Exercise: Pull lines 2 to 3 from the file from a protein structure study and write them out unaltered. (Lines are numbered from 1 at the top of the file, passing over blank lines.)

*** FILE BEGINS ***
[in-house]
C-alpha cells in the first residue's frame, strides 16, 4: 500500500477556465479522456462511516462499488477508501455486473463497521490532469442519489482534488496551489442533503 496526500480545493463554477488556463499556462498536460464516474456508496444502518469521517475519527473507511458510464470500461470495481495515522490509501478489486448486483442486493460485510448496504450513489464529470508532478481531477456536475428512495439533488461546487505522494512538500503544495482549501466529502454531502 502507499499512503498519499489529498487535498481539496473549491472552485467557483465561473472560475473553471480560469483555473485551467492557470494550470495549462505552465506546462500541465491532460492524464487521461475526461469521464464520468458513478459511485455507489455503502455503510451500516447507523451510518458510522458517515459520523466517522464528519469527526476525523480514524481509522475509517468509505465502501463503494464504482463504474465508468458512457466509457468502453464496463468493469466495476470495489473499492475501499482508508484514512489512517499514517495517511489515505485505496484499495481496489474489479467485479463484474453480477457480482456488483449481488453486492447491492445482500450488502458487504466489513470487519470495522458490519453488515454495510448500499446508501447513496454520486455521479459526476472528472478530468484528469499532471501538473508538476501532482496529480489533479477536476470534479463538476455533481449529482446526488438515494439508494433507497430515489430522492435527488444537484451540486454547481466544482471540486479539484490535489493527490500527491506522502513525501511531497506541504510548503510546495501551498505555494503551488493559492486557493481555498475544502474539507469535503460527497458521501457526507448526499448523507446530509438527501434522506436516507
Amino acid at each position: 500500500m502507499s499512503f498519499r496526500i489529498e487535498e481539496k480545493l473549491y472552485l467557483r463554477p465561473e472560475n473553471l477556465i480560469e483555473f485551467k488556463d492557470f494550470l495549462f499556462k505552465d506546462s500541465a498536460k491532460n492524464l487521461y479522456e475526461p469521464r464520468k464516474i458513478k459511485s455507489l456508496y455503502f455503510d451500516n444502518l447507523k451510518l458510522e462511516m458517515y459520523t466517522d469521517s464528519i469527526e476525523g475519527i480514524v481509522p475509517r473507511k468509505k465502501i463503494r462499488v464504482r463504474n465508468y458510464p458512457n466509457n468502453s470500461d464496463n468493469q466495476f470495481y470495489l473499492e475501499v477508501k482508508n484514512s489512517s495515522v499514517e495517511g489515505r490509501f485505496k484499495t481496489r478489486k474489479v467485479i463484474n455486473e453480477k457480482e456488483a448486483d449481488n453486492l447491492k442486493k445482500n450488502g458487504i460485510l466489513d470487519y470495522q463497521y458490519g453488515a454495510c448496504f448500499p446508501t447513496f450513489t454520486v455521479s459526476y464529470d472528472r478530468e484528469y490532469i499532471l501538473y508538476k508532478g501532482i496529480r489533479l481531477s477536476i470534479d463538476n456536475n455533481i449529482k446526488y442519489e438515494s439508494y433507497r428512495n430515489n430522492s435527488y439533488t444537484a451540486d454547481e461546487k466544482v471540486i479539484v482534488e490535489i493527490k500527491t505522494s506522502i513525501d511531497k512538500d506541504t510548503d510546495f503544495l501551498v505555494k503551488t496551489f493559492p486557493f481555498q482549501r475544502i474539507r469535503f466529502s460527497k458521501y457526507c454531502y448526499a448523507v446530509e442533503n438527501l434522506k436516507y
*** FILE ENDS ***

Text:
C-alpha cells in the first residue's frame, strides 16, 4: 500500500477556465479522456462511516462499488477508501455486473463497521490532469442519489482534488496551489442533503 496526500480545493463554477488556463499556462498536460464516474456508496444502518469521517475519527473507511458510464470500461470495481495515522490509501478489486448486483442486493460485510448496504450513489464529470508532478481531477456536475428512495439533488461546487505522494512538500503544495482549501466529502454531502 502507499499512503498519499489529498487535498481539496473549491472552485467557483465561473472560475473553471480560469483555473485551467492557470494550470495549462505552465506546462500541465491532460492524464487521461475526461469521464464520468458513478459511485455507489455503502455503510451500516447507523451510518458510522458517515459520523466517522464528519469527526476525523480514524481509522475509517468509505465502501463503494464504482463504474465508468458512457466509457468502453464496463468493469466495476470495489473499492475501499482508508484514512489512517499514517495517511489515505485505496484499495481496489474489479467485479463484474453480477457480482456488483449481488453486492447491492445482500450488502458487504466489513470487519470495522458490519453488515454495510448500499446508501447513496454520486455521479459526476472528472478530468484528469499532471501538473508538476501532482496529480489533479477536476470534479463538476455533481449529482446526488438515494439508494433507497430515489430522492435527488444537484451540486454547481466544482471540486479539484490535489493527490500527491506522502513525501511531497506541504510548503510546495501551498505555494503551488493559492486557493481555498475544502474539507469535503460527497458521501457526507448526499448523507446530509438527501434522506436516507
Amino acid at each position: 500500500m502507499s499512503f498519499r496526500i489529498e487535498e481539496k480545493l473549491y472552485l467557483r463554477p465561473e472560475n473553471l477556465i480560469e483555473f485551467k488556463d492557470f494550470l495549462f499556462k505552465d506546462s500541465a498536460k491532460n492524464l487521461y479522456e475526461p469521464r464520468k464516474i458513478k459511485s455507489l456508496y455503502f455503510d451500516n444502518l447507523k451510518l458510522e462511516m458517515y459520523t466517522d469521517s464528519i469527526e476525523g475519527i480514524v481509522p475509517r473507511k468509505k465502501i463503494r462499488v464504482r463504474n465508468y458510464p458512457n466509457n468502453s470500461d464496463n468493469q466495476f470495481y470495489l473499492e475501499v477508501k482508508n484514512s489512517s495515522v499514517e495517511g489515505r490509501f485505496k484499495t481496489r478489486k474489479v467485479i463484474n455486473e453480477k457480482e456488483a448486483d449481488n453486492l447491492k442486493k445482500n450488502g458487504i460485510l466489513d470487519y470495522q463497521y458490519g453488515a454495510c448496504f448500499p446508501t447513496f450513489t454520486v455521479s459526476y464529470d472528472r478530468e484528469y490532469i499532471l501538473y508538476k508532478g501532482i496529480r489533479l481531477s477536476i470534479d463538476n456536475n455533481i449529482k446526488y442519489e438515494s439508494y433507497r428512495n430515489n430522492s435527488y439533488t444537484a451540486d454547481e461546487k466544482v471540486i479539484v482534488e490535489i493527490k500527491t505522494s506522502i513525501d511531497k512538500d506541504t510548503d510546495f503544495l501551498v505555494k503551488t496551489f493559492p486557493f481555498q482549501r475544502i474539507r469535503f466529502s460527497k458521501y457526507c454531502y448526499a448523507v446530509e442533503n438527501l434522506k436516507y